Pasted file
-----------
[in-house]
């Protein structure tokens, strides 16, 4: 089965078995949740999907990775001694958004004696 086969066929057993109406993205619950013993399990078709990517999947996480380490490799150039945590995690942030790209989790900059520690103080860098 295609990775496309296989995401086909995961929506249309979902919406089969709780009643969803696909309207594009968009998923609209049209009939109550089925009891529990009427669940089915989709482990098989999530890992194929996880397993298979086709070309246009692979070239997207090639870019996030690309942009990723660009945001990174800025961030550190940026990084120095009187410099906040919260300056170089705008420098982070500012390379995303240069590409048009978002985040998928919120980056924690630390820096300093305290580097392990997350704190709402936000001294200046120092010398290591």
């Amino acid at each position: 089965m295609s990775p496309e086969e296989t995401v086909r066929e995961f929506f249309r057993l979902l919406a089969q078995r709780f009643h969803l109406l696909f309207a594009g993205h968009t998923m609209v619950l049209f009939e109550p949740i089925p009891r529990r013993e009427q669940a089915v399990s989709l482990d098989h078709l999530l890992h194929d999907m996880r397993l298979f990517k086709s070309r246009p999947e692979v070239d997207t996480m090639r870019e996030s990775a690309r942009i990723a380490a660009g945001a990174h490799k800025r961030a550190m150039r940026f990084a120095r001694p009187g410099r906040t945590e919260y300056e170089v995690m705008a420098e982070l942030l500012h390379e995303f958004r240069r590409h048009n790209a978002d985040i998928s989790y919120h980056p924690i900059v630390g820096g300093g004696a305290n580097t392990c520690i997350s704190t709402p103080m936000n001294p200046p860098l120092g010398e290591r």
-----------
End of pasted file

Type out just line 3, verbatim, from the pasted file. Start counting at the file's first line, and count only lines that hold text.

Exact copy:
């Amino acid at each position: 089965m295609s990775p496309e086969e296989t995401v086909r066929e995961f929506f249309r057993l979902l919406a089969q078995r709780f009643h969803l109406l696909f309207a594009g993205h968009t998923m609209v619950l049209f009939e109550p949740i089925p009891r529990r013993e009427q669940a089915v399990s989709l482990d098989h078709l999530l890992h194929d999907m996880r397993l298979f990517k086709s070309r246009p999947e692979v070239d997207t996480m090639r870019e996030s990775a690309r942009i990723a380490a660009g945001a990174h490799k800025r961030a550190m150039r940026f990084a120095r001694p009187g410099r906040t945590e919260y300056e170089v995690m705008a420098e982070l942030l500012h390379e995303f958004r240069r590409h048009n790209a978002d985040i998928s989790y919120h980056p924690i900059v630390g820096g300093g004696a305290n580097t392990c520690i997350s704190t709402p103080m936000n001294p200046p860098l120092g010398e290591r």